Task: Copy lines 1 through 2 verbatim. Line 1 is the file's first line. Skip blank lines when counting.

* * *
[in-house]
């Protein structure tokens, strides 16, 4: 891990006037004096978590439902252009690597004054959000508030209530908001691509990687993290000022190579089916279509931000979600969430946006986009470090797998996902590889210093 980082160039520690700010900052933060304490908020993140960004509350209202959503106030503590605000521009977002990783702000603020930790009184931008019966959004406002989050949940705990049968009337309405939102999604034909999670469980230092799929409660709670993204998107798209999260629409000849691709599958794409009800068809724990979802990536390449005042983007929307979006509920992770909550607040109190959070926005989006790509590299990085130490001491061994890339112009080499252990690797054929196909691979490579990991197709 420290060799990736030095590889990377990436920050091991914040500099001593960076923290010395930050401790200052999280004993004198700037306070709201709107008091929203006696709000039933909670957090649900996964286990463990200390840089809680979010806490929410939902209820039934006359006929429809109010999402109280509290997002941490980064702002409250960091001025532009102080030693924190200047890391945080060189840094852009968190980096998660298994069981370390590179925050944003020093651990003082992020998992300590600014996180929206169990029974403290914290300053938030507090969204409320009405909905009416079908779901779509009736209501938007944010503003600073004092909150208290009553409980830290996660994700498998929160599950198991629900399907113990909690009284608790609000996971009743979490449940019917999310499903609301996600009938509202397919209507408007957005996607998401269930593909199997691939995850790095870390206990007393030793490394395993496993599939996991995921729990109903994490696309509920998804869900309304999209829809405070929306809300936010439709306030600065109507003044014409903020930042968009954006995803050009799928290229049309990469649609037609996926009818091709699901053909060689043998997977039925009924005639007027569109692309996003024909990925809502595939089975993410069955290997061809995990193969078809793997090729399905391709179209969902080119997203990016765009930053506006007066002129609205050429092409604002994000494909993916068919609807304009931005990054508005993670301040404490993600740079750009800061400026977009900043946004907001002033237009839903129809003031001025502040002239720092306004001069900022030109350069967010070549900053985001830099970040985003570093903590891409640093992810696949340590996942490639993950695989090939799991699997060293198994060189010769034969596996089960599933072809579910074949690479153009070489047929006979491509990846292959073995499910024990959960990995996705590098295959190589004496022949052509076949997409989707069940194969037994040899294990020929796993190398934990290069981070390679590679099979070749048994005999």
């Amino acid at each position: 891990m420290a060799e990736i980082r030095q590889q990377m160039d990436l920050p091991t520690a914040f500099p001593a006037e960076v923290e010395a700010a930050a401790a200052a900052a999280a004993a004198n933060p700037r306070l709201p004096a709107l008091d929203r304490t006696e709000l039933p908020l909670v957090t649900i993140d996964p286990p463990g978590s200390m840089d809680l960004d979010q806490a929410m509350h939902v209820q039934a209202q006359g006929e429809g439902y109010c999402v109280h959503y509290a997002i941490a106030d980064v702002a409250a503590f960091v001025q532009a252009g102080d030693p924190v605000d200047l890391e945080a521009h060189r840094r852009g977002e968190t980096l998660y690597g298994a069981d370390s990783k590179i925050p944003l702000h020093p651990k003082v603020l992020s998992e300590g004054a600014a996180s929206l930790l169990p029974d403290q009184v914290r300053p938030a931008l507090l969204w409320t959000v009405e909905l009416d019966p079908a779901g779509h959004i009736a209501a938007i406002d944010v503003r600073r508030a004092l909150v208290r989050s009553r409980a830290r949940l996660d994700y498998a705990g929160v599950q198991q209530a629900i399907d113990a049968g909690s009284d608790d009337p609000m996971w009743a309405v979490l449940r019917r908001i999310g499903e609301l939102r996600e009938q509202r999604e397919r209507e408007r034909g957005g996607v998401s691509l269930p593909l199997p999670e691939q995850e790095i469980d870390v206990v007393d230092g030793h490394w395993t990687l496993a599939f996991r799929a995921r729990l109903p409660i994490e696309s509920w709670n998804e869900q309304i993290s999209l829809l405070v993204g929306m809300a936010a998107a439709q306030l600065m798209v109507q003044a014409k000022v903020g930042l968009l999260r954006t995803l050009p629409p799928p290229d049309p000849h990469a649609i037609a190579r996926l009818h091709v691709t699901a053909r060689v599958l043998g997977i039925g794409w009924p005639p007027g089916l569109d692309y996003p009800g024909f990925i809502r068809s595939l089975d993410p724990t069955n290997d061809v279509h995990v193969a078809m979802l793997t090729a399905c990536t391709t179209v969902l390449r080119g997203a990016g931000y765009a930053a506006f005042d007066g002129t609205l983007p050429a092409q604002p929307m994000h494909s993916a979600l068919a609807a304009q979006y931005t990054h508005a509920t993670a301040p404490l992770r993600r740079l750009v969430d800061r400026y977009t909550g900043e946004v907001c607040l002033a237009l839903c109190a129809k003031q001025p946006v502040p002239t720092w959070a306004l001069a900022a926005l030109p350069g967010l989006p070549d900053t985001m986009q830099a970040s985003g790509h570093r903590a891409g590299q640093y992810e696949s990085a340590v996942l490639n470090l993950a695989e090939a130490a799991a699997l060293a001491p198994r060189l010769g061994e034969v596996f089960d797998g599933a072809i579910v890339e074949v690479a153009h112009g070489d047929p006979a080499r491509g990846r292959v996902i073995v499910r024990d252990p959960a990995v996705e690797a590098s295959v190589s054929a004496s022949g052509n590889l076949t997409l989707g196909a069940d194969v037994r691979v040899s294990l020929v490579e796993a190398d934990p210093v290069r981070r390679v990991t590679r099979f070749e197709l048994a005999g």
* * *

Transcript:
[in-house]
């Protein structure tokens, strides 16, 4: 891990006037004096978590439902252009690597004054959000508030209530908001691509990687993290000022190579089916279509931000979600969430946006986009470090797998996902590889210093 980082160039520690700010900052933060304490908020993140960004509350209202959503106030503590605000521009977002990783702000603020930790009184931008019966959004406002989050949940705990049968009337309405939102999604034909999670469980230092799929409660709670993204998107798209999260629409000849691709599958794409009800068809724990979802990536390449005042983007929307979006509920992770909550607040109190959070926005989006790509590299990085130490001491061994890339112009080499252990690797054929196909691979490579990991197709 420290060799990736030095590889990377990436920050091991914040500099001593960076923290010395930050401790200052999280004993004198700037306070709201709107008091929203006696709000039933909670957090649900996964286990463990200390840089809680979010806490929410939902209820039934006359006929429809109010999402109280509290997002941490980064702002409250960091001025532009102080030693924190200047890391945080060189840094852009968190980096998660298994069981370390590179925050944003020093651990003082992020998992300590600014996180929206169990029974403290914290300053938030507090969204409320009405909905009416079908779901779509009736209501938007944010503003600073004092909150208290009553409980830290996660994700498998929160599950198991629900399907113990909690009284608790609000996971009743979490449940019917999310499903609301996600009938509202397919209507408007957005996607998401269930593909199997691939995850790095870390206990007393030793490394395993496993599939996991995921729990109903994490696309509920998804869900309304999209829809405070929306809300936010439709306030600065109507003044014409903020930042968009954006995803050009799928290229049309990469649609037609996926009818091709699901053909060689043998997977039925009924005639007027569109692309996003024909990925809502595939089975993410069955290997061809995990193969078809793997090729399905391709179209969902080119997203990016765009930053506006007066002129609205050429092409604002994000494909993916068919609807304009931005990054508005993670301040404490993600740079750009800061400026977009900043946004907001002033237009839903129809003031001025502040002239720092306004001069900022030109350069967010070549900053985001830099970040985003570093903590891409640093992810696949340590996942490639993950695989090939799991699997060293198994060189010769034969596996089960599933072809579910074949690479153009070489047929006979491509990846292959073995499910024990959960990995996705590098295959190589004496022949052509076949997409989707069940194969037994040899294990020929796993190398934990290069981070390679590679099979070749048994005999």